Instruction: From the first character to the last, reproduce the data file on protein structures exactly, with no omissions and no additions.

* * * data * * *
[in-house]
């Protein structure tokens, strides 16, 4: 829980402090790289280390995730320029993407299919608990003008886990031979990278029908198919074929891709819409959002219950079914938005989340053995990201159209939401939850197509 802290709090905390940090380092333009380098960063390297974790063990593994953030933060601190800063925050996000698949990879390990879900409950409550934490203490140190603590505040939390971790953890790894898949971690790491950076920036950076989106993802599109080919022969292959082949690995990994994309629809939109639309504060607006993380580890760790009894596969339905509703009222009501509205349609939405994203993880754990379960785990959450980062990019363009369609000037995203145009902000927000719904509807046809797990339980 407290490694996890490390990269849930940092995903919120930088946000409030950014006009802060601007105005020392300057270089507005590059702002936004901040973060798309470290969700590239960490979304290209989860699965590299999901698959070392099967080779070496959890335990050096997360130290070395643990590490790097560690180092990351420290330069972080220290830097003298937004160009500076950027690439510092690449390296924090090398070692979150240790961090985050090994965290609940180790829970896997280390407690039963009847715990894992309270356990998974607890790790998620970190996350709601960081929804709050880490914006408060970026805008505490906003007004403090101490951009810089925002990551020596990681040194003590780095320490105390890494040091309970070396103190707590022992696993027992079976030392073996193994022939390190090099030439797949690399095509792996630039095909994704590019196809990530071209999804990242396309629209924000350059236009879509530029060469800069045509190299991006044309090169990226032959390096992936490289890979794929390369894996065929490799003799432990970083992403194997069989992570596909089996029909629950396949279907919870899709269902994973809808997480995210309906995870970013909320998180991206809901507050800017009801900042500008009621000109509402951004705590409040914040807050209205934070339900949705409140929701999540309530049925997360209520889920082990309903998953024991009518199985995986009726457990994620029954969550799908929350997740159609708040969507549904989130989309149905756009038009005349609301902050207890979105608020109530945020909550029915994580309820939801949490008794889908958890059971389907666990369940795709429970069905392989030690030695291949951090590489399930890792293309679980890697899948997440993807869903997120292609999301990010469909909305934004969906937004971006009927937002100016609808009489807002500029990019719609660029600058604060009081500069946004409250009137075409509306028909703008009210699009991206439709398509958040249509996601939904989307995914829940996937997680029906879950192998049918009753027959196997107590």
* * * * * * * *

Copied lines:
[in-house]
């Protein structure tokens, strides 16, 4: 829980402090790289280390995730320029993407299919608990003008886990031979990278029908198919074929891709819409959002219950079914938005989340053995990201159209939401939850197509 802290709090905390940090380092333009380098960063390297974790063990593994953030933060601190800063925050996000698949990879390990879900409950409550934490203490140190603590505040939390971790953890790894898949971690790491950076920036950076989106993802599109080919022969292959082949690995990994994309629809939109639309504060607006993380580890760790009894596969339905509703009222009501509205349609939405994203993880754990379960785990959450980062990019363009369609000037995203145009902000927000719904509807046809797990339980 407290490694996890490390990269849930940092995903919120930088946000409030950014006009802060601007105005020392300057270089507005590059702002936004901040973060798309470290969700590239960490979304290209989860699965590299999901698959070392099967080779070496959890335990050096997360130290070395643990590490790097560690180092990351420290330069972080220290830097003298937004160009500076950027690439510092690449390296924090090398070692979150240790961090985050090994965290609940180790829970896997280390407690039963009847715990894992309270356990998974607890790790998620970190996350709601960081929804709050880490914006408060970026805008505490906003007004403090101490951009810089925002990551020596990681040194003590780095320490105390890494040091309970070396103190707590022992696993027992079976030392073996193994022939390190090099030439797949690399095509792996630039095909994704590019196809990530071209999804990242396309629209924000350059236009879509530029060469800069045509190299991006044309090169990226032959390096992936490289890979794929390369894996065929490799003799432990970083992403194997069989992570596909089996029909629950396949279907919870899709269902994973809808997480995210309906995870970013909320998180991206809901507050800017009801900042500008009621000109509402951004705590409040914040807050209205934070339900949705409140929701999540309530049925997360209520889920082990309903998953024991009518199985995986009726457990994620029954969550799908929350997740159609708040969507549904989130989309149905756009038009005349609301902050207890979105608020109530945020909550029915994580309820939801949490008794889908958890059971389907666990369940795709429970069905392989030690030695291949951090590489399930890792293309679980890697899948997440993807869903997120292609999301990010469909909305934004969906937004971006009927937002100016609808009489807002500029990019719609660029600058604060009081500069946004409250009137075409509306028909703008009210699009991206439709398509958040249509996601939904989307995914829940996937997680029906879950192998049918009753027959196997107590």